I put a decent amount of miles on the SUV while I had it, and the heated driver's/passenger's seats were always comfortable, especially on long trips. Ergonomics were good, and everything, including the automatic climate control, was intuitive to operate. The GV had Suzuki's pop-up Garmin navigation unit, which also doubles as the truck's Bluetooth system.

My mom was in down during the week I had the GV, and she spent a decent amount of time in the backseat (love ya, mom!), as did my wife. Both of them said the back seat was comfortable and roomy. However, both complained that exiting was a bit challenging due to the doors not opening up terribly far.

Suzuki seems to have a problem making cupholders that do a good job holding cups (my Suzuki SX4, is an offender, too), and this goes for the Grand Vitara, also. Both the front and rear cupholders were sub par. Minor detail, but worth mentioning.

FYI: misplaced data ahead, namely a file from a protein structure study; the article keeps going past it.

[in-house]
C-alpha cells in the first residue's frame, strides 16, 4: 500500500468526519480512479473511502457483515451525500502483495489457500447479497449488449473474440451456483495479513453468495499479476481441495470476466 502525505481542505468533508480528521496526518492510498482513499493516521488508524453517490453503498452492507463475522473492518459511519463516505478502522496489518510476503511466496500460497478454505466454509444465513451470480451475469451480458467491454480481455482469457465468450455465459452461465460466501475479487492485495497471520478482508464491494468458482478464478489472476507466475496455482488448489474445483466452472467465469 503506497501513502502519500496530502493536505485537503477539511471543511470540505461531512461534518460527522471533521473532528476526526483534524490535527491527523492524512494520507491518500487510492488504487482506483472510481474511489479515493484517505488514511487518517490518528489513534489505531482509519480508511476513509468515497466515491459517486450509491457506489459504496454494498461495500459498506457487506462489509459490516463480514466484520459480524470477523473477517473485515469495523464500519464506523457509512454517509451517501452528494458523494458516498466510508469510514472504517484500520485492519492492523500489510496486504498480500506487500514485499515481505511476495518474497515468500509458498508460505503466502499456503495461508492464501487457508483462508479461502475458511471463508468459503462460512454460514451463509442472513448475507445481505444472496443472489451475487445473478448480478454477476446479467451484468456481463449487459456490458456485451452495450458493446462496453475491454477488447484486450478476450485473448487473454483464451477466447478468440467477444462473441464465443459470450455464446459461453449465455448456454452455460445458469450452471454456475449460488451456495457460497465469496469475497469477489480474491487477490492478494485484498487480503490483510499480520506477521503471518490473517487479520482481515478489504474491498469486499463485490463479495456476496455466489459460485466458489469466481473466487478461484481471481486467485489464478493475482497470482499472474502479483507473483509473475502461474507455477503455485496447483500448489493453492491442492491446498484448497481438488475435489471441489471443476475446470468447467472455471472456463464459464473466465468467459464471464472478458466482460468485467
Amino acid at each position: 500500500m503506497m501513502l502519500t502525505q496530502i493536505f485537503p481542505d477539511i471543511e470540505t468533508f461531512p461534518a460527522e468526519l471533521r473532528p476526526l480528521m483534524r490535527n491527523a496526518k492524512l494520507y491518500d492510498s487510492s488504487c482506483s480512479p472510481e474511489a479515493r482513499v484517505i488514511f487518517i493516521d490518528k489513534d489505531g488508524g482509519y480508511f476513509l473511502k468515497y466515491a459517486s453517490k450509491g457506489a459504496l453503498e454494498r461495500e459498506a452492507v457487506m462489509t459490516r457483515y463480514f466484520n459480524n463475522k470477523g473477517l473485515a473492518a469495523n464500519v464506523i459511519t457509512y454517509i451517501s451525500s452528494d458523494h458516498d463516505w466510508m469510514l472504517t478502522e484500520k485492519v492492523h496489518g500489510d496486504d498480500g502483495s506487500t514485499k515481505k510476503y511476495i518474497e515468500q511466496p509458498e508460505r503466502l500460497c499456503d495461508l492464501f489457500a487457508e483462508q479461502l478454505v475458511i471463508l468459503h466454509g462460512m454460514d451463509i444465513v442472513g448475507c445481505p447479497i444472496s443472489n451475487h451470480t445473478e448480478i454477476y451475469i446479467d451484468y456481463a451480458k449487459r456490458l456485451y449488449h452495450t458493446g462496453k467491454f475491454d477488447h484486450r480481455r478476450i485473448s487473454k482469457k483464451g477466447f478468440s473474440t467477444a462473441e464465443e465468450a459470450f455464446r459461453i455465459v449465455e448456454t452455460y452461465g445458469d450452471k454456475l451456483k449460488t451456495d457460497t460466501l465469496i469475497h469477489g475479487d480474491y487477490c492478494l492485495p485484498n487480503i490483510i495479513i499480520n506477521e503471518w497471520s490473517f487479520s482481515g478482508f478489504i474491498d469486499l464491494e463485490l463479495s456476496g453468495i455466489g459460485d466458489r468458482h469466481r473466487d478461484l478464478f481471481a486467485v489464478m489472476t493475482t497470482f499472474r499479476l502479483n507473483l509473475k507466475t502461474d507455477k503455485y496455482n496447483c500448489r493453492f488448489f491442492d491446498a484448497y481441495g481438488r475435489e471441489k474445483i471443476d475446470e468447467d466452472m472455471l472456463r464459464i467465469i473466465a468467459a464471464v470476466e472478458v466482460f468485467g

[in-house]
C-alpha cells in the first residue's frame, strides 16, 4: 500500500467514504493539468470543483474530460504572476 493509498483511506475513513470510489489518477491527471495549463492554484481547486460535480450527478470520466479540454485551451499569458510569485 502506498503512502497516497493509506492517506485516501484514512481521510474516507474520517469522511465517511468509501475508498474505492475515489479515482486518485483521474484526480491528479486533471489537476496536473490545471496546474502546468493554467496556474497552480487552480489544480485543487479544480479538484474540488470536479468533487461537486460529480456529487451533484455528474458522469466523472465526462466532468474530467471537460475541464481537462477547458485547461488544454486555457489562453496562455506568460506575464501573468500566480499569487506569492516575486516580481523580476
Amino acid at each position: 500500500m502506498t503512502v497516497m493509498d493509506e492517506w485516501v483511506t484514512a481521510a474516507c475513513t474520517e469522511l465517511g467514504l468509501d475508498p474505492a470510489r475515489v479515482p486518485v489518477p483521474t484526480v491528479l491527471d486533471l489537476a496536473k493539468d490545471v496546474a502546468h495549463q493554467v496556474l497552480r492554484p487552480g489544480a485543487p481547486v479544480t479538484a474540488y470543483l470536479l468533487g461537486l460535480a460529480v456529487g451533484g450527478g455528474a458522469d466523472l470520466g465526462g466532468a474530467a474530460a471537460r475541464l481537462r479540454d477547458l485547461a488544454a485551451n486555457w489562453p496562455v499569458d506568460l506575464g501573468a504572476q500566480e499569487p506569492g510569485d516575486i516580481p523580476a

The rear cargo area is deep and spacious for a smaller SUV, yielding good carrying ability. It also included a handy multi-section tonneau cover. For those looking for more space, the rear seats fold down and tumble forward for more space.

TECHNOLOGY: Functional and easy to use
As mentioned, this SUV included a Garmin GPS, automatic climate control, heated seats, a seven-speaker stereo with subwoofer and aux jack, power moonroof, and automatic headlights. Also included is Suzuki's HomeLink system as well as a keyless entry and start system called SmartPass. The technology is easy to use and straight forward. The stereo wasn't the best on the market, but was adequate. I am, however, a big fan of the Garmin GPS. It's compact, removable, and can be updated via your computer. The steering wheel has cruise control and audio controls, as well.

The GV has all of the safety tech you'd expect including four-wheel disc brakes with ABS, skid control, traction control, and front/side air bags. It also has a push-button hill hold control (HHC) which will hold the vehicle on inclines for a couple of seconds as you go from brake to accelerator.

ENGINE/DRIVETRAIN:
An interesting combination (and contradiction) of features
The 230 horsepower 3.2-liter V-6 mated to a five-speed automatic transmission. Shifts are very smooth, although the engine does tend to get a bit thrashy in the upper ends of the revs.